Police to give heroin to addicts twice a day to stop them offending


Police scheme to give heroin to addicts twice a day to stop them offending is described as a ‘chance in a lifetime’

  • Police spend £11,000 on diamorphine to give to 11 of the district’s heroin addicts
  • Cleveland Police say none of the addicts re-offended in more than three months
  • The addicts must themselves with diamorphine under supervision for project
  • One addict called scheme, which started in October, ‘the chance of a lifetime’ 

Police are giving heroin to the worst addicts to stop them committing crimes. 

Cleveland Police in Middlesbrough, which has the highest rate of drug-related deaths in Britain, spent more than £11,000 on diamorphine to give to 11 of the district’s most entrenched addicts. 

None of the 11 addicts who injected themselves with diamorphine under supervision for the project had re-offended in the 15 weeks since the scheme was launched.  

One 42-year-old man who has been addicted to heroin for 20 years said he used to shoplift £80 worth of goods every day to feed his habit. A stock image is used above [File photo]

One addict called the scheme, which started in October, ‘the chance of a lifetime’.

One woman is now looking at entering rehab and one participant is reducing his diamorphine intake. 

The addicts have also put on weight and look healthier and can begin to address the cause of their addiction now they are not looking for street heroin and committing crime to pay for it.

Cleveland police and crime commissioner Barry Coppinger said the 11 participants had committed more than 900 detected crimes and their offending had cost the taxpayer £3.7 million

Cleveland police and crime commissioner Barry Coppinger said the 11 participants had committed more than 900 detected crimes and their offending had cost the taxpayer £3.7 million

A 42-year-old man who has been addicted to heroin for 20 years said he used to shoplift £80 worth of goods every day to feed his habit.

He said: “I’ve been in treatment since 1999 and I’ve never gone without heroin in all that time.

“I’ve spent a lot of time in jail, but I used in there as well.

“I want to be totally abstinent of everything and then help other people do it.

“I’ve been through it and I know what the problems are.

“This scheme might not work for everyone but it’s worked for me and it’s worked for the other people that I’m on the programme with.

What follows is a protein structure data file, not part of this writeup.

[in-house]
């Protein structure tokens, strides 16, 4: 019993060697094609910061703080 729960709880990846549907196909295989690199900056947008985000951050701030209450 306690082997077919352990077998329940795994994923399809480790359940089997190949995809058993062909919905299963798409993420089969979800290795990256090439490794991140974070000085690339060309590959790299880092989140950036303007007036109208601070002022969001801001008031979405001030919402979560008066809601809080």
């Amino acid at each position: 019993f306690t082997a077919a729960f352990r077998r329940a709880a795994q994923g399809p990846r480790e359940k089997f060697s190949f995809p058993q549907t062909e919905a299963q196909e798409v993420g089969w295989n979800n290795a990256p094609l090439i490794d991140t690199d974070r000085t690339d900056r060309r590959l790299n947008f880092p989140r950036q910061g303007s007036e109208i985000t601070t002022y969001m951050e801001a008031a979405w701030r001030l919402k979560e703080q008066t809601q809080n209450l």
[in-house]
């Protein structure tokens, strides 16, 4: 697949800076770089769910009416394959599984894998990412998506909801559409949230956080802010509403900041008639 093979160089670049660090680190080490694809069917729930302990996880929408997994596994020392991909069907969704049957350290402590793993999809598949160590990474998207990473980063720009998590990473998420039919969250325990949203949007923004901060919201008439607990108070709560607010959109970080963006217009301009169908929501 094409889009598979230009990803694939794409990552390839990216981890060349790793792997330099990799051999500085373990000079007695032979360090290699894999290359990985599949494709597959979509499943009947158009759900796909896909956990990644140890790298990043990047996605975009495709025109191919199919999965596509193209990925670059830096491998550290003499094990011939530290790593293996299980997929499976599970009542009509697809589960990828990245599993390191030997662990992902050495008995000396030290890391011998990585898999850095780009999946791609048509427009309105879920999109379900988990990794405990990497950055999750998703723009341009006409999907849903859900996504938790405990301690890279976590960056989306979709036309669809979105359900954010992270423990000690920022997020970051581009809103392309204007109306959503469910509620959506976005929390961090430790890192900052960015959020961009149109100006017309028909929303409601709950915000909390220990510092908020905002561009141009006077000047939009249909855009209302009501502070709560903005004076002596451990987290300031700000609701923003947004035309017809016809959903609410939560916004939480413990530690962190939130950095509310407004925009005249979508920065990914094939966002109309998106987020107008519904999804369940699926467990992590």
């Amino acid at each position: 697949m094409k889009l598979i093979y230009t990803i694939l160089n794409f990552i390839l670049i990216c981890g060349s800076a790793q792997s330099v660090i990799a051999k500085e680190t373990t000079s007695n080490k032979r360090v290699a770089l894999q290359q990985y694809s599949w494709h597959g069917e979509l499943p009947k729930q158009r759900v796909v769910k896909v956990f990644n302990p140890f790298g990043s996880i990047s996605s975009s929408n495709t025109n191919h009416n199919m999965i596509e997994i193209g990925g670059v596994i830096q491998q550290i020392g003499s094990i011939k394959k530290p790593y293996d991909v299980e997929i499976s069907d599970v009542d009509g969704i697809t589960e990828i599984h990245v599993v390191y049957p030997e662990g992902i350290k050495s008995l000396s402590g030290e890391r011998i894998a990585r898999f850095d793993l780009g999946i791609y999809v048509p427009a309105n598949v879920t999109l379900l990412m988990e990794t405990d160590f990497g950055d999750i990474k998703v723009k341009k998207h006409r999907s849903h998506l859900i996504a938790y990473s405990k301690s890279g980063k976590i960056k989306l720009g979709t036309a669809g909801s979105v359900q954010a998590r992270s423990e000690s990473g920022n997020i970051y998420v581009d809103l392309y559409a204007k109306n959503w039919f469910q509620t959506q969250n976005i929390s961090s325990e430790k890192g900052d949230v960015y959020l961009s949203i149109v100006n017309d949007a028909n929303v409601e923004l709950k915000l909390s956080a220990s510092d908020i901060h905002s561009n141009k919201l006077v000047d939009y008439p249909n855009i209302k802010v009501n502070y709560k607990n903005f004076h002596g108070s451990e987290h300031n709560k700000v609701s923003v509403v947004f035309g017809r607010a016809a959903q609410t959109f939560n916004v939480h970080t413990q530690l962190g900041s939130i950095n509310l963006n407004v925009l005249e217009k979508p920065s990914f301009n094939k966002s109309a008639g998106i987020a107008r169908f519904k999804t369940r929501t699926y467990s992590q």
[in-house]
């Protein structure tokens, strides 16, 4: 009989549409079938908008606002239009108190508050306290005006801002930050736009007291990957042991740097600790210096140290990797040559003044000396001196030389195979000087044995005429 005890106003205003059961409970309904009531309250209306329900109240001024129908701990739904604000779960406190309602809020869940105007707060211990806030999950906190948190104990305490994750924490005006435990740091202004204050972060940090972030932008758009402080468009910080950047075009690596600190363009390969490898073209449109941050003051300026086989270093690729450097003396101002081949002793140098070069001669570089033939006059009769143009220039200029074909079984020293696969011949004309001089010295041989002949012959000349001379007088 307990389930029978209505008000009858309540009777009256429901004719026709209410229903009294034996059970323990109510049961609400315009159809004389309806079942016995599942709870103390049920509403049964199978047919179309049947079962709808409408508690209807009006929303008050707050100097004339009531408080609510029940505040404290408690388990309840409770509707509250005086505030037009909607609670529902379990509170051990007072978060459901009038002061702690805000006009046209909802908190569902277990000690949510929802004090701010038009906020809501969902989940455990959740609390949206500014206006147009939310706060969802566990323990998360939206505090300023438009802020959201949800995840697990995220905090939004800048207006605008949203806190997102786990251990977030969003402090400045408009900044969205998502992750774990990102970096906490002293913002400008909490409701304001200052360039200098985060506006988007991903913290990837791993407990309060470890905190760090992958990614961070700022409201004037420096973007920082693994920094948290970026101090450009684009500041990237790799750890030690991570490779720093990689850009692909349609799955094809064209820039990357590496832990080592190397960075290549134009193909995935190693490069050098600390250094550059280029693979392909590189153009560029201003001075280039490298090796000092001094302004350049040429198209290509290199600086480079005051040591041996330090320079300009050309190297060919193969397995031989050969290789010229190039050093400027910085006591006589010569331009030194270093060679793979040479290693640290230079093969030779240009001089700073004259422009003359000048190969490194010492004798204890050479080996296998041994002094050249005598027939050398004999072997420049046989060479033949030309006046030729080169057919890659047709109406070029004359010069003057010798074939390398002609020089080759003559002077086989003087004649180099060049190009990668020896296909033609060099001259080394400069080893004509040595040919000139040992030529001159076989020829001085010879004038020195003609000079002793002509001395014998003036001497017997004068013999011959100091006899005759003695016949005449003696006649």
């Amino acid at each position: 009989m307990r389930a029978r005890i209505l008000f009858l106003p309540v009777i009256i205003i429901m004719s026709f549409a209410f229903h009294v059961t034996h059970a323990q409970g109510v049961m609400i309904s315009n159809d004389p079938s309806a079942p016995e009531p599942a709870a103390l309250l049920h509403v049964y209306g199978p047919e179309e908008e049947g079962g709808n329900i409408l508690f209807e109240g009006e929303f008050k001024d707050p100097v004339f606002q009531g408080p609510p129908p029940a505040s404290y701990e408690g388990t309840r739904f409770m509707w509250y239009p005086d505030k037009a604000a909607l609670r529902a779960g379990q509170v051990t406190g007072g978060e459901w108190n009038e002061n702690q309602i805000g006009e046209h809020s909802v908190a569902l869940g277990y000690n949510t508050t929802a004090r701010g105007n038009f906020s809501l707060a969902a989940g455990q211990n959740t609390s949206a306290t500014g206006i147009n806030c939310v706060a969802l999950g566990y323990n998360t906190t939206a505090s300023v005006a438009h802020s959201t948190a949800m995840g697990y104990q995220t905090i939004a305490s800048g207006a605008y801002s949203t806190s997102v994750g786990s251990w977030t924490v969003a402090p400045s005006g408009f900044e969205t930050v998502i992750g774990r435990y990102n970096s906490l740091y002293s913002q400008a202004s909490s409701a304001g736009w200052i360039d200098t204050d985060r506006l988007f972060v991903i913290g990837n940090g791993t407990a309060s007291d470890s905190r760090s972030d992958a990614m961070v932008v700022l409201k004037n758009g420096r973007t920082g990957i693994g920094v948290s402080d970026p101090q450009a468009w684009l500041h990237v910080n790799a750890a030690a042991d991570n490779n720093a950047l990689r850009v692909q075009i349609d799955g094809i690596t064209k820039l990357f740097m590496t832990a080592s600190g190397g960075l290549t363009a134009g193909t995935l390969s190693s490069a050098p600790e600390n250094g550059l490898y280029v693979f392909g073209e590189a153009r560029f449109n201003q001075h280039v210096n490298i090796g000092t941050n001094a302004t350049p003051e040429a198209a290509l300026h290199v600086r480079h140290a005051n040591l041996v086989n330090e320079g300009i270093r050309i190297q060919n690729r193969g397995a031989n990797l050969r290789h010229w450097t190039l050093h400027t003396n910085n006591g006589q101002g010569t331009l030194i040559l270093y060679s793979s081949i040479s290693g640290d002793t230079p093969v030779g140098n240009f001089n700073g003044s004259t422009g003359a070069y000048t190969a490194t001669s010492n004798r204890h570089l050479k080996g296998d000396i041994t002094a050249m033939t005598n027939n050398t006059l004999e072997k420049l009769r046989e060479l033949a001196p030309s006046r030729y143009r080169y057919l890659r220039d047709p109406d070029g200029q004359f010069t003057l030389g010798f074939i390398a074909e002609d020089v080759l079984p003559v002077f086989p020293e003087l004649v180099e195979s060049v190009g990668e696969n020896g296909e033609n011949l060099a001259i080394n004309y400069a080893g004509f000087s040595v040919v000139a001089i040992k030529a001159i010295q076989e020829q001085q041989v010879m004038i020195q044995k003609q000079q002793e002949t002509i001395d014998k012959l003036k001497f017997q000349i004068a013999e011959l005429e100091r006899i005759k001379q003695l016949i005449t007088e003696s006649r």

“There’s not many of us on it and we’ve been given the chance of a lifetime and you can see the difference in everyone.”

Cleveland police and crime commissioner Barry Coppinger said the 11 participants had committed more than 900 detected crimes and their offending had cost the taxpayer £3.7 million, using an official calculation method. 

Mr Coppinger hoped to expand the scheme to other areas using money seized from criminals.

He said: “It’s my intention to use funding seized under the Proceeds of Crime Act to go back into our communities, to repair the harm that the illegal drug trade has wrought not only to those on the programme, but to our entire society.”

Clinical lead Danny Ahmed said: “Evidence from countries like Canada and Switzerland told us that heroin assisted treatment could work here in Middlesbrough, but I continue to be impressed with overwhelming change in our participants in such a short time frame.

“The majority of these individuals have battled addiction for decades and they are finally able to lift their head out of the daily struggle of substance use and look forward to living life.” 

The addicts have also put on weight and look healthier and can begin to address the cause of their addiction now they are not looking for street heroin and committing crime to pay for it

The addicts have also put on weight and look healthier and can begin to address the cause of their addiction now they are not looking for street heroin and committing crime to pay for it

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